A friend introduced me to the very talented Toro Y Moi when he suggested I check out “Still Sound,” Underneath The Pine’s first single. After the first five seconds I was immediately hooked and wanted more of the soulful funk sounds.
Ever since that day, that track has been my go-to iPod jam for hectic days, bad traffic jams and when I have a mean case of the “reds” (watch Breakfast at Tiffany’s to understand this reference). That song is my “feel good” track and is in heavy rotation on my current list of fave tunes.
After getting my hands on his debut album Causes of This (that came out in 2010), I couldn’t believe it was the same artist. Sure, there were similar elements like the very angelic voice of Toro Y Moi, but it was heavy on the electro beats; something that “Still Sound” was totally obsolete of. Don’t get me wrong, it’s still a great debut album, but it totally threw me off that mellow Toro Y Moi sound I was craving.
After hearing Underneath The Pine, I got what I was missing! The Columbia, South Carolina native, Chaz Bundick, totally nailed the perfect melodic album that you’ll want to play it from track one until it ends at 11. Having spent the year listening to film composers like Françoise de Roubaix and Ennio Morricone, Chaz returned to his parents’ home in Columbia, the birthplace of many Toro tracks of yore, to bring his new ideas to fruition. The result of these sessions is Underneath the Pine, a deeply personal album that sees him putting down the samples and electronics and relying completely on live instrumentation, which provides for a very soulful musical entity.
Of course, my fave track is “Still Sound,” which you’ve all heard by now, as it spread like wildfire through the Web. The next single, “New Beat” is another you might have already heard of (again, thanks to music blogs) and an amazing upbeat, funky jazz track that’ll have you shuffling your feet and swaying back and forth to the dreamy voice of Toro Y Moi (something that can be said on every track of the album, making the experience a bit more celestial). Fused with ’70s-inspired vibes of soul, funk and disco all rolled into one, this jam is definitely one for the dance floors.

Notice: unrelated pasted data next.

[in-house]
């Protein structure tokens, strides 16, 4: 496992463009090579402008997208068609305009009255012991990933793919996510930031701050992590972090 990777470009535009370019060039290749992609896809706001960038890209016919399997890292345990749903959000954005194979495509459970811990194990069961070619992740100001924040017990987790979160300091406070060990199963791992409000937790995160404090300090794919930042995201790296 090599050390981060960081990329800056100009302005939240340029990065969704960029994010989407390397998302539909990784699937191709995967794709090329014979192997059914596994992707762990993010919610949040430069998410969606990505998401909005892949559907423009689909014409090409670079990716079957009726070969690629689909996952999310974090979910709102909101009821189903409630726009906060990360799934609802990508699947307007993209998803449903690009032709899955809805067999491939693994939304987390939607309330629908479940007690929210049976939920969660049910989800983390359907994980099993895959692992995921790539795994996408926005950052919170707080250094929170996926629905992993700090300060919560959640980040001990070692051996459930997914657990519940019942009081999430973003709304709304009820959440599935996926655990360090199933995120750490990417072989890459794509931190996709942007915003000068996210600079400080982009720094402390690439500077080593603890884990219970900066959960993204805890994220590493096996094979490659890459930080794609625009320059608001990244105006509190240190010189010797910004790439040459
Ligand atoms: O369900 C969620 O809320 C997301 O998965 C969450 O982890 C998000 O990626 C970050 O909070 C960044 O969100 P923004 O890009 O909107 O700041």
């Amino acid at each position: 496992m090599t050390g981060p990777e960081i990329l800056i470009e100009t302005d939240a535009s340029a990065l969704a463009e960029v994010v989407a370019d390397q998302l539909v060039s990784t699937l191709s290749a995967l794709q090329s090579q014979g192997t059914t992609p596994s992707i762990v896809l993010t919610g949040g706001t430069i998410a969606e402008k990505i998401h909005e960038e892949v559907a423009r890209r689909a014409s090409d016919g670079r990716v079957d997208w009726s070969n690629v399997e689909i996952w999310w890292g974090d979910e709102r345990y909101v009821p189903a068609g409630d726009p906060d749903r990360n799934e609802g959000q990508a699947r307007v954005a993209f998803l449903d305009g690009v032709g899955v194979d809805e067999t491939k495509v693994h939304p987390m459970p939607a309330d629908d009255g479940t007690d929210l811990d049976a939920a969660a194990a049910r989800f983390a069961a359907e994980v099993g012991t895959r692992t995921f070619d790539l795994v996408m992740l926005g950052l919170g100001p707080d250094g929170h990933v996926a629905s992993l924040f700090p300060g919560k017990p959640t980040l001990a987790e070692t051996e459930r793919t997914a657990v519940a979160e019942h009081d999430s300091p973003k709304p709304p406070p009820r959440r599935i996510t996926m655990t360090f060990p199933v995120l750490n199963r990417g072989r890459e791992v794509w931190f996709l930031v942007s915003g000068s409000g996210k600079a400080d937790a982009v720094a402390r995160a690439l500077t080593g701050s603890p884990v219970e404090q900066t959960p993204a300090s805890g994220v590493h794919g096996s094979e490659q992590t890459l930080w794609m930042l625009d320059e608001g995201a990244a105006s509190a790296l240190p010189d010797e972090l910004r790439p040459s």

“Go With You” is heavily filled with keyboards/synths before the funky beats emerge. I like to call this one the “celestial jazz” track that puts you on a natural musical high. Then you have “Divina,” which is an instrumental track, but nonetheless amazing. (And I’m not one for instrumentals, but I played it twice because I loved it so much!)
“Before I’m Done” starts with beautiful guitar riffs before it opens up with Toro Y Moi’s heavenly vocals and is a more ballad-like track. “Got Blinded” is a keyboard infused song that starts off sort of fast but then slows to more mellow tones. “Light Black” adds a bit more of psychedelic dreaminess that almost puts you in a musical trance.
“Good Hold” has a harsh piano start (something unexpected following “Still Sound”) that really catches your attention, but then calms down when his voice comes in subduing you into literally a “good hold.” Finally “Elise” is the perfect up-temp, jazz infused track to end the Toro Y Moi dreamy experience with its catch beats that make you want to snap your fingers. The instrumental piece in the middle is beyond amazing.
Seriously, Underneath The Pine is a one of those albums you will love for years to come and always come back to when you want to chill out and just enjoy GOOD music. It’s not one of those albums that can easily be classified to be pop, indie, electro, jazz or R&B, which makes it even more compelling; it really is just GREAT music. There are not many of these albums nowadays, so when good music finally hits you in the face, embrace the shit out of it!
Toro Y Moi will be touring heavily in 2011 to promote the album including a stop at SXSW. He’ll drop down in the City of Angels on March 23rd at the Troubadour, and since I’m in love with the man’s music, you’ll find me front and center lost in the dreamy sounds that are simply Toro Y Moi.
Words: Kristie Bertucci